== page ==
Wednesday, 27 January 2016 12:55

Liquid milk opportunity missed

Written by  Peter Burke
The New Zealand dairy industry is not latching on to increased demand in Asia for liquid milk. The New Zealand dairy industry is not latching on to increased demand in Asia for liquid milk.

The New Zealand dairy industry is not latching on to increased demand in Asia for liquid milk.

A recent report by the Ministry for Primary Industries shows that since 2013 imports of liquid milk from NZ's major trading partners in Asia has doubled to reach 434 million tonnes. But during that period NZ exports of liquid milk have remained static at below 100 million tonnes.

The report notes that in Europe where the milk quota was lifted last year, there has been an increase in milk production of 2.9% over the previous year with Ireland lifting its production by 12%, Netherlands by 7% and Germany by 2.4%.

But MPI says given current world dairy prices, farmers in these countries are still operating below the break-even point and they expect production to slow in the new season.

MPI says milk production for this season will be down by 7% and that doesn't take into account the effect that El Nino may have. It says dairy prices are stabilising but the recovery will be slow as the glut of milk stocks, especially in China, is depleted.

The author of the report, director of sector policy, Jarred Mair says despite the in-market issues, NZ dairy farmers are focusing on profit and fine tuning their businesses to cope with the downturn.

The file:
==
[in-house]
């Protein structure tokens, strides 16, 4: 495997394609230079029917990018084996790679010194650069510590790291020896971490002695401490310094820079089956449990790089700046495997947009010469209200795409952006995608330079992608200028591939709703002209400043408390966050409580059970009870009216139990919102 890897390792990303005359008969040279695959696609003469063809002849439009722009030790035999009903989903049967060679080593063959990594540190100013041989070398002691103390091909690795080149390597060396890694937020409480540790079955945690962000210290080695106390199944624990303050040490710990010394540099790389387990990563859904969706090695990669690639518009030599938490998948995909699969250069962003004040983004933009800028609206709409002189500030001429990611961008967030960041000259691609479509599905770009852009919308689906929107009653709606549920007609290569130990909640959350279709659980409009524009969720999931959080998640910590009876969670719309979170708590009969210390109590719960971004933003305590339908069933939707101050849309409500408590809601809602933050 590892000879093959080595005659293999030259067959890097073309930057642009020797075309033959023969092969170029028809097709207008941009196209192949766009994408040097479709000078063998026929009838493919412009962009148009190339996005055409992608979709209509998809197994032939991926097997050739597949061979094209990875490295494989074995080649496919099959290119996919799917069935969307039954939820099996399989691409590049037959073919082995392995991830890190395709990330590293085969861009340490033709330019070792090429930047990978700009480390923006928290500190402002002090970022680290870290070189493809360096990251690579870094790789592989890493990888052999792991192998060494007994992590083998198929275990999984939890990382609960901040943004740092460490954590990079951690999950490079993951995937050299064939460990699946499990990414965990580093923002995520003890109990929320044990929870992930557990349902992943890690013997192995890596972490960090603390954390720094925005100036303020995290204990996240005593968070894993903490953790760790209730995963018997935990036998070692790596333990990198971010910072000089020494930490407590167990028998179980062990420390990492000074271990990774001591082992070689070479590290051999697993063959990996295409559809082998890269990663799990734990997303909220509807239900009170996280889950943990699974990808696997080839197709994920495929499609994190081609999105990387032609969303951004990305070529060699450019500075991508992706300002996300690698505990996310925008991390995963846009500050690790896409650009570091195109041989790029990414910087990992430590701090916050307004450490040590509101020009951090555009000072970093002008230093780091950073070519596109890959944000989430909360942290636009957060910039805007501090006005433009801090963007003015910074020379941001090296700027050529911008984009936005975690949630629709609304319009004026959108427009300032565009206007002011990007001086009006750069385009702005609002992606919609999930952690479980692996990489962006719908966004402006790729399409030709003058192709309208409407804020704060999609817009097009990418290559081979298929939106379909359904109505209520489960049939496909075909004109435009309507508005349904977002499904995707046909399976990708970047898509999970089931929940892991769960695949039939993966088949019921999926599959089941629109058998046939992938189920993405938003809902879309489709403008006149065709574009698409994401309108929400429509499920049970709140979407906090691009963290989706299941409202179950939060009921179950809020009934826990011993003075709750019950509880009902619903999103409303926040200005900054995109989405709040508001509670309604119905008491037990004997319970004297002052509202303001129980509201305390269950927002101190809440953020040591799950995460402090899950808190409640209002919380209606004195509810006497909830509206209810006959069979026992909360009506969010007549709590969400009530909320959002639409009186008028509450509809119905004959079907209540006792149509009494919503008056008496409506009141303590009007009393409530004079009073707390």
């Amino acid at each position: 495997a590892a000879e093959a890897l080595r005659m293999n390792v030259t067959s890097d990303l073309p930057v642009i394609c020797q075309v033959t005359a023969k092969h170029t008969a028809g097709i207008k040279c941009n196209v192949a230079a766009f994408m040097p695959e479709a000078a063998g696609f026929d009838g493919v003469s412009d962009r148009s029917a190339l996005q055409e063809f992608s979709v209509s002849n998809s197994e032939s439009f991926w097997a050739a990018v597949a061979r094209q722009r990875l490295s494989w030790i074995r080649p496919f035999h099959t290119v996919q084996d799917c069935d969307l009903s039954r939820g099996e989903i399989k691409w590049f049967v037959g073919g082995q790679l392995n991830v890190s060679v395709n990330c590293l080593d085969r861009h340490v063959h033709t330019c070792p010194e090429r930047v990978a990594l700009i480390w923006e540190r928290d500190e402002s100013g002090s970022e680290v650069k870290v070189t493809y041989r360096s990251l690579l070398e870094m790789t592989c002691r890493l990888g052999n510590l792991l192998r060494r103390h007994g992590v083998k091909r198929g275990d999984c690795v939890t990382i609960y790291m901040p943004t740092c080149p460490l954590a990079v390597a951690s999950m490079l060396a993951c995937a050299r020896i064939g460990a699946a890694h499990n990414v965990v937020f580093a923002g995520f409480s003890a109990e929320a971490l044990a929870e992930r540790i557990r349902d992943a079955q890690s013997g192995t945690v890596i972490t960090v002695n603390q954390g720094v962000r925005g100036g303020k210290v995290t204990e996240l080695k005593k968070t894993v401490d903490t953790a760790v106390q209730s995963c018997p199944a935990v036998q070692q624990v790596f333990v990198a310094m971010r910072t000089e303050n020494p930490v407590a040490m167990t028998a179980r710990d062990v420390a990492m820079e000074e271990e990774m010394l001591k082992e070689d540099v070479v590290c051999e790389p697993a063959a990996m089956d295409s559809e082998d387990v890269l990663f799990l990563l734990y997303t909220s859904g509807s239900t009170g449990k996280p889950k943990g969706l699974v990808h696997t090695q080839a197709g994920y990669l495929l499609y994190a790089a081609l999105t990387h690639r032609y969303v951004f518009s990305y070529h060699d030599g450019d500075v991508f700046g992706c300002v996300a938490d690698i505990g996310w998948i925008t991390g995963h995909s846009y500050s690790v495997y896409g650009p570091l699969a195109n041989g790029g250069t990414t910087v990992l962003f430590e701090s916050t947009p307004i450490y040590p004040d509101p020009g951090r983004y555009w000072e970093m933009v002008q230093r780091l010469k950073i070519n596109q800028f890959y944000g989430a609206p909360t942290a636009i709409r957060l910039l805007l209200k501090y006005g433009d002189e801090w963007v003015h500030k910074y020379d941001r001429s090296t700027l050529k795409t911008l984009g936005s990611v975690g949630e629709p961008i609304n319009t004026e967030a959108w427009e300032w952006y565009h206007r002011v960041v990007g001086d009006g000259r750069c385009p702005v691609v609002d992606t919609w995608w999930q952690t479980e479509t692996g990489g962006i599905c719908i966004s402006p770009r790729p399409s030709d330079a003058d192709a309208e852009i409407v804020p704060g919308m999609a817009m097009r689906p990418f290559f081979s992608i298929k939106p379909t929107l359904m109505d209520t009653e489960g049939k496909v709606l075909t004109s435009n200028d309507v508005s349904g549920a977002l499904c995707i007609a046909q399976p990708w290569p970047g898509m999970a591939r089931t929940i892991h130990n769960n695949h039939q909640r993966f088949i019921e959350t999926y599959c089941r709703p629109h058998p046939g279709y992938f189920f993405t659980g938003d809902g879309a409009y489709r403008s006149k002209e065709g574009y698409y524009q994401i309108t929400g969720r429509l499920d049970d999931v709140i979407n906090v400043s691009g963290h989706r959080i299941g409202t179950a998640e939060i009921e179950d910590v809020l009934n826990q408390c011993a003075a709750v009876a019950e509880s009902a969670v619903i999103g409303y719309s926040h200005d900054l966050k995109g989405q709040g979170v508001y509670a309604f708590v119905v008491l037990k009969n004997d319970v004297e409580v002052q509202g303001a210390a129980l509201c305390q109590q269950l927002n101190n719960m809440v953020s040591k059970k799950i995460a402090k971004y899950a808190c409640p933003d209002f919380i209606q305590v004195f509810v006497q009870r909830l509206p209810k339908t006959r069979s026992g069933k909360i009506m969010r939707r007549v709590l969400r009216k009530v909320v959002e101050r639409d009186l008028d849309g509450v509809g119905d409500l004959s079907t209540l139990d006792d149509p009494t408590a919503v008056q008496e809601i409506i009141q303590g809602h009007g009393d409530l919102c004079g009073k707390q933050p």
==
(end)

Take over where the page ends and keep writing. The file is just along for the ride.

"A couple of things are coming through," he says.

"Farmers are looking through the cycle so they are not making decisions on the here and now. They are looking at what they can control such as their variable costs which is great and we are seeing a much bigger narrative around their systems, and their approach and their farming model.

"They are saying 'am I doing the right things for me' in these areas, which I think is also good because it allows a moment of self-reflection."

Mair says a very confident sector is continuing to invest in areas where it needs to and it hasn't put away wallets completely. Discretionary spending has obviously been dropped. "I think there are couple of trends," he says.

"There are those who are looking and saying 'how can I manage my variable costs and better understand the grass growth curve?'. But we are seeing a big push in innovation and we are seeing a lot of new farming systems come out that are sort of 'grass plus' that are just astounding in terms of what they can achieve."

Mair says New Zealanders need to understand even a small dairy farm is a multi-million dollars business and some of the bigger ones are in the $10m plus bracket.

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